Collie Breed Magazine - Showsight

BEYOND THE SHOW RING: Breeders with a Multi-Venue Focus

By Jeanine Blaner

F or Shelley Bergstraser of Wild Wind Collies, it all started with a “mostly collie” that she competed with in 4H. Bergstraser explained that she had begged her parents for a dog, “and when I grew up, my poor husband didn’t know what he had gotten himself into when he agreed to buy five acres.” Michelle Shoemaker, Wyndham Col- lies, grew up dreaming about having a collie. Years later, she asked her husband to drive past the home of Jim and Peg Vohr because she wanted to see where Ch. Shamont Stormalong was buried. As they drove past, a group of collies ran up to the front yard fence and Shoemaker insisted that they stop the car. Th ey met the Vohrs and the couples ended up spending the

evening visiting with each other. Th e fol- lowing year, Shoemaker bought a puppy from the Vohrs, whom she named Jasmine. While some breeders focus exclusively on the show ring, others find themselves also drawn to companion and performance events. In Shoemaker’s case, after showing Jasmine to her championship, Shoemaker discovered agility. Jasmine became not only Shoemaker’s first breed champion, but also her first agility dog, herding dog, and obedience dog, and the dam of Shoe- maker’s first litter. While the first collie Bergstraser pur- chased didn’t finish, “I was bitten by the [show] bug and then more collies were added.” To date, Bergstraser has produced nearly 60 breed champions. However, obe- dience was Bergstraser’s first love and it eventually led her to herding and agility as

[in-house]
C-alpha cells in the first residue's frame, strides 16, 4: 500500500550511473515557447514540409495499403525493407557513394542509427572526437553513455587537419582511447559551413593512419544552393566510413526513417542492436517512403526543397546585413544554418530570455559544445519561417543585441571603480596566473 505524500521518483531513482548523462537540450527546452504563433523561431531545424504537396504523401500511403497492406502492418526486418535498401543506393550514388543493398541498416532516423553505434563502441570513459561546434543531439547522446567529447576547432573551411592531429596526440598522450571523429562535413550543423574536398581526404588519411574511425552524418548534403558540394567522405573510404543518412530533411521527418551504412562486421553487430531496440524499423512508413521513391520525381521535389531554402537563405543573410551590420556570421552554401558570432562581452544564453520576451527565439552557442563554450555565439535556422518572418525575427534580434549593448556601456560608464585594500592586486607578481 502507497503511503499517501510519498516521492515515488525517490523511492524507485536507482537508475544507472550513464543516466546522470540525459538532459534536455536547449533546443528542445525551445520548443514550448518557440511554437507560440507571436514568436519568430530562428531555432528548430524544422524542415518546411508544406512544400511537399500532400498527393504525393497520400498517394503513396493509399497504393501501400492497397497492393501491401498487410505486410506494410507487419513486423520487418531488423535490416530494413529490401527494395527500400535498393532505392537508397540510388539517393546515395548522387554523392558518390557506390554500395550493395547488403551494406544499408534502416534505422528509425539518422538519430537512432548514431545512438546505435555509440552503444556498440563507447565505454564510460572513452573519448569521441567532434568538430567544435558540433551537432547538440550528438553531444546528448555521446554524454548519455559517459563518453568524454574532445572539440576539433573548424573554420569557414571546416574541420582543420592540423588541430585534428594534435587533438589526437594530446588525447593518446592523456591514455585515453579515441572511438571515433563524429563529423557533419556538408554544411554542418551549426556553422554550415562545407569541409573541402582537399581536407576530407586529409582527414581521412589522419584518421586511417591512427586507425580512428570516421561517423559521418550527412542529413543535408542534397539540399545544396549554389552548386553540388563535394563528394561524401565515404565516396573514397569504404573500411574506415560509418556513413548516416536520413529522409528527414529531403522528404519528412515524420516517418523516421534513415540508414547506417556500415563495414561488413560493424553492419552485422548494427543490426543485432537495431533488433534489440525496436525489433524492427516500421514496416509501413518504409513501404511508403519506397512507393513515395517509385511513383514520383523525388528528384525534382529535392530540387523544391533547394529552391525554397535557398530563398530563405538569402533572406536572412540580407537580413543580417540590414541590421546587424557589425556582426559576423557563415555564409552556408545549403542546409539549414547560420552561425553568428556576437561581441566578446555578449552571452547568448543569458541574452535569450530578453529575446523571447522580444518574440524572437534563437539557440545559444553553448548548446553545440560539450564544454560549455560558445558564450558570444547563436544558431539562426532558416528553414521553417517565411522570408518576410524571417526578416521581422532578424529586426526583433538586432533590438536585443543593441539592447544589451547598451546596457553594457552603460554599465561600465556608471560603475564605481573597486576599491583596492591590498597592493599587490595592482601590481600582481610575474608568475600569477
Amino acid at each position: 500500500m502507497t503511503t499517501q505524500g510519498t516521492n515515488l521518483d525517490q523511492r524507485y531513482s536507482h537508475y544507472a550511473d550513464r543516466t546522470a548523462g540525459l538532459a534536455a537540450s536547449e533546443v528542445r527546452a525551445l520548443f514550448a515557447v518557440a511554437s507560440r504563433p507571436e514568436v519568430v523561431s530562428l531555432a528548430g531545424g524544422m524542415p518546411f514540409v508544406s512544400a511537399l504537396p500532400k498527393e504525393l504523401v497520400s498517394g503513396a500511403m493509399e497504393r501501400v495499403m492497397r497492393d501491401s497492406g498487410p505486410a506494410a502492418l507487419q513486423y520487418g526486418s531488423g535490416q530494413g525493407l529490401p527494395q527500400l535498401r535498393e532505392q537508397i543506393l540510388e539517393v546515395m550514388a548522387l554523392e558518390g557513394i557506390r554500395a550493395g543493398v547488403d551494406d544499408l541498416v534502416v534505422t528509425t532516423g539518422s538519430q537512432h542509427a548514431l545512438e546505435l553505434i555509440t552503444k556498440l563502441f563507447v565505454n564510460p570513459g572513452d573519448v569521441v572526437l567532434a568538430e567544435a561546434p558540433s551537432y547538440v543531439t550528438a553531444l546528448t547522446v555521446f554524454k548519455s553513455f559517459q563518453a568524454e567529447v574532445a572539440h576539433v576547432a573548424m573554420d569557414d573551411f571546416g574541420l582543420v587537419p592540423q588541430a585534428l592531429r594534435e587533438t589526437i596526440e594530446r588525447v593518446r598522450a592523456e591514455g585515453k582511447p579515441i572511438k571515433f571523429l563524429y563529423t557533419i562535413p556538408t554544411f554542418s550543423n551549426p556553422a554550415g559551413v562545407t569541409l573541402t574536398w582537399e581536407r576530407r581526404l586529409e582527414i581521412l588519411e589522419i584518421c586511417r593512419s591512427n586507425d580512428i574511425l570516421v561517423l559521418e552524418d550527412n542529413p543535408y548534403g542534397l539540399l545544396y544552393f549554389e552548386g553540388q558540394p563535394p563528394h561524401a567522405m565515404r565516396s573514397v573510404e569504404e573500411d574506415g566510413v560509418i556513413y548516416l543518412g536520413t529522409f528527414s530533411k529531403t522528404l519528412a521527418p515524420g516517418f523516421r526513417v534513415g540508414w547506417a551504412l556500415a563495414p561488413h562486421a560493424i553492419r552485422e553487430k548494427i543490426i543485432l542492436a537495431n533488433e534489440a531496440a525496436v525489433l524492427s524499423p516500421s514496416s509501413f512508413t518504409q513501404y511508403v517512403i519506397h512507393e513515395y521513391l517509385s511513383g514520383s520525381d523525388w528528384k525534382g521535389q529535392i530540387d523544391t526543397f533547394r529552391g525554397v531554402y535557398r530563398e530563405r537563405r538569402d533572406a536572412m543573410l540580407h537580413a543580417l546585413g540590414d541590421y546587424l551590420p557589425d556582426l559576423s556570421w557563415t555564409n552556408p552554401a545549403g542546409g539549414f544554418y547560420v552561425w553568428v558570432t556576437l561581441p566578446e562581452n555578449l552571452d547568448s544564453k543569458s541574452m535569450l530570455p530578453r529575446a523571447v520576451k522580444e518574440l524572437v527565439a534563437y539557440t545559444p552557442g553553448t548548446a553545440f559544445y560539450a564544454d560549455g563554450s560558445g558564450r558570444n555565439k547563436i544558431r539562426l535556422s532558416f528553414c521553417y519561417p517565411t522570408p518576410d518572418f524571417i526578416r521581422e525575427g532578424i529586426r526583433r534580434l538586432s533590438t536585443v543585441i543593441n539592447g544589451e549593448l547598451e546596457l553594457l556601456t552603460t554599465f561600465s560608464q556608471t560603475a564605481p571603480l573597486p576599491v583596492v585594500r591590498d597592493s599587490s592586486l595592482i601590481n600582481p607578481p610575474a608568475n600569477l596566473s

well. Bergstraser in fact makes her living from obedience training, as the owner of Canine Solutions Dog Training Center in Colorado Springs, Colorado. Linda Marie Ward’s path to show- ing began with a sable rough dog named Neeko, who Ward credits with teaching her to show. Ward, who with her daughter Tanya comprises Sinkona Collies, points out that this was the early 1970s, before the other performance options became avail- able. After owning and showing several more collies, Ward changed direction with her breeding program. She leased a cham- pion, herding-titled bitch and bred her to a dog with herding, tracking, and obedi- ence titles. Ward kept Kit, a tri smooth bitch from that litter, who went on to earn her breed championship as well as obedi- ence, herding, and agility titles, and who


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